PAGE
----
Couples with severe male factor infertility (low concentration or motility, high abnormalities or positive anti-sperm antibody binding), or those who have had repeatedly low or no fertilisation with conventional IVF, are offered Intracytoplasmic Sperm Injection (ICSI). This treatment has been a major step forward in assisted reproduction technology. In simple terms, ICSI is an extension of IVF and works by assisting the sperm to penetrate the egg.
Following egg collection, the mature eggs are specially treated to remove the cumulus cells surrounding them. A single sperm is selected and drawn up into a very fine, specially prepared glass needle. The embryologist then injects this sperm directly into the egg, under microscopic control, using specialised instruments.
Once injected, the eggs are placed in an incubator until the following morning, when they are examined for signs of fertilisation (Day One). Despite ICSI being used to increase the chance of fertilisation, unfortunately, it cannot guarantee it.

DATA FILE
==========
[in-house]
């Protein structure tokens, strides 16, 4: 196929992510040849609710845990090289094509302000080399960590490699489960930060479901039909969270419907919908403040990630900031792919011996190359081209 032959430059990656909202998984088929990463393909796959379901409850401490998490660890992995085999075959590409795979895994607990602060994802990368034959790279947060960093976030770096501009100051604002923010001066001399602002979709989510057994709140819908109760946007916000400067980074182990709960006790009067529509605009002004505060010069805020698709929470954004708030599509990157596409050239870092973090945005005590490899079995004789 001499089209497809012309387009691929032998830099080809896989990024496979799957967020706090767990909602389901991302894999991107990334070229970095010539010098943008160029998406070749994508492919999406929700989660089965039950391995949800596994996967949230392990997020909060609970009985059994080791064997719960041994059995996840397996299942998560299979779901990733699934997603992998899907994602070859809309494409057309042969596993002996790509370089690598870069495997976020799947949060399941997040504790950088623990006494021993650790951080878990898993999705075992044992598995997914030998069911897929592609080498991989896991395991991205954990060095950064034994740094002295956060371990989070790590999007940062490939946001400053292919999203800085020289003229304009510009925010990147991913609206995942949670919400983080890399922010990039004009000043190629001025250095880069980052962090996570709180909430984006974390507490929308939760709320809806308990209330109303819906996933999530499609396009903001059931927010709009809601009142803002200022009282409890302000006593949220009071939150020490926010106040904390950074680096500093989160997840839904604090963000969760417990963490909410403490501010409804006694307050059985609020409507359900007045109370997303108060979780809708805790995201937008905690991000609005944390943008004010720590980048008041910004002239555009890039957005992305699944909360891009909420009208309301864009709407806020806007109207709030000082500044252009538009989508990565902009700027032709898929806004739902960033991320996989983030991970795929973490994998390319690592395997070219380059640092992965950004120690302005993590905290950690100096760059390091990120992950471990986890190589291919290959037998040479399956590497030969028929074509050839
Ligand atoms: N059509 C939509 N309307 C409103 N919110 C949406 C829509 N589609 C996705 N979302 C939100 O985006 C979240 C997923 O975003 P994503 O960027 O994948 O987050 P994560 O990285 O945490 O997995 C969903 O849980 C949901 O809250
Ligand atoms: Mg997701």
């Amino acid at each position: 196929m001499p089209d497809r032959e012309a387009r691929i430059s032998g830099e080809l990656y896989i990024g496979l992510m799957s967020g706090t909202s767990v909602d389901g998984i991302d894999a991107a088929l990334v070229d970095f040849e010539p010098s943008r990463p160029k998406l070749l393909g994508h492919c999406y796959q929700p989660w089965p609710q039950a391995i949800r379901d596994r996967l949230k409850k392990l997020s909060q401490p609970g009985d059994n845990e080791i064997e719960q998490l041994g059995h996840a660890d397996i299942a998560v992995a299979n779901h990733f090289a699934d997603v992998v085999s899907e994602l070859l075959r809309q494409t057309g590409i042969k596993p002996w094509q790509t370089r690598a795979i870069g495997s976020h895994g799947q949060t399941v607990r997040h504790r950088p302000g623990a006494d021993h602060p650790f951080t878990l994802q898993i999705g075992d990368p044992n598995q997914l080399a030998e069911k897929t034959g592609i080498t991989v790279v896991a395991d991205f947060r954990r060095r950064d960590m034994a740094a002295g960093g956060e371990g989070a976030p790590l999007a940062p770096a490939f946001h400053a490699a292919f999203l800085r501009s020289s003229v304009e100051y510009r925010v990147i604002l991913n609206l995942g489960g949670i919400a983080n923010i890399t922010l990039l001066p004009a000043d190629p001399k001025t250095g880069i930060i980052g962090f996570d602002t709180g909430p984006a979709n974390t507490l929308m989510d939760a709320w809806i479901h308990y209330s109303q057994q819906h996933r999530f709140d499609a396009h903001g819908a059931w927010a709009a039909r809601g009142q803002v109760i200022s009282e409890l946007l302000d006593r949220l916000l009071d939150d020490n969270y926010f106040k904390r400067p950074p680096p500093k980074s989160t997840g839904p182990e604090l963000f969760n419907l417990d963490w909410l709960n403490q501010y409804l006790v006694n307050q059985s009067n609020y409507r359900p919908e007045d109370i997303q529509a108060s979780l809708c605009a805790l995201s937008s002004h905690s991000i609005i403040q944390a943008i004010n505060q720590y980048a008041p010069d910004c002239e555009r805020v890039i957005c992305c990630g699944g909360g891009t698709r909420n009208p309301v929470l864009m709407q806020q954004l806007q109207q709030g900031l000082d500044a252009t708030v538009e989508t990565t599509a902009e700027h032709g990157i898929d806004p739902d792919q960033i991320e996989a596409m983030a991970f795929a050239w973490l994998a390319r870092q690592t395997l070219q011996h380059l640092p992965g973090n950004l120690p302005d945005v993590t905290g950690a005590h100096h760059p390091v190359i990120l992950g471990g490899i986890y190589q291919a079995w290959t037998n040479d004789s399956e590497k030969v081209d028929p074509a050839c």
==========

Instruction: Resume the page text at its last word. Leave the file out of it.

In some cases, men may not have any sperm in the ejaculate, known as azoospermia. There are two types of azoospermia, obstructive and non-obstructive. Obstructive azoospermia is caused by blockage or absence of the vas deferens (the duct that transports sperm from the testicle to the outside). In such cases, sperm may be retrieved surgically and used with ICSI for fertilising the eggs.
In some cases of non-obstructive azoospermia, if required, a specialist urologist may be able to retrieve very small amounts of sperm directly from the testicle using microscopic surgical sperm retrieval techniques.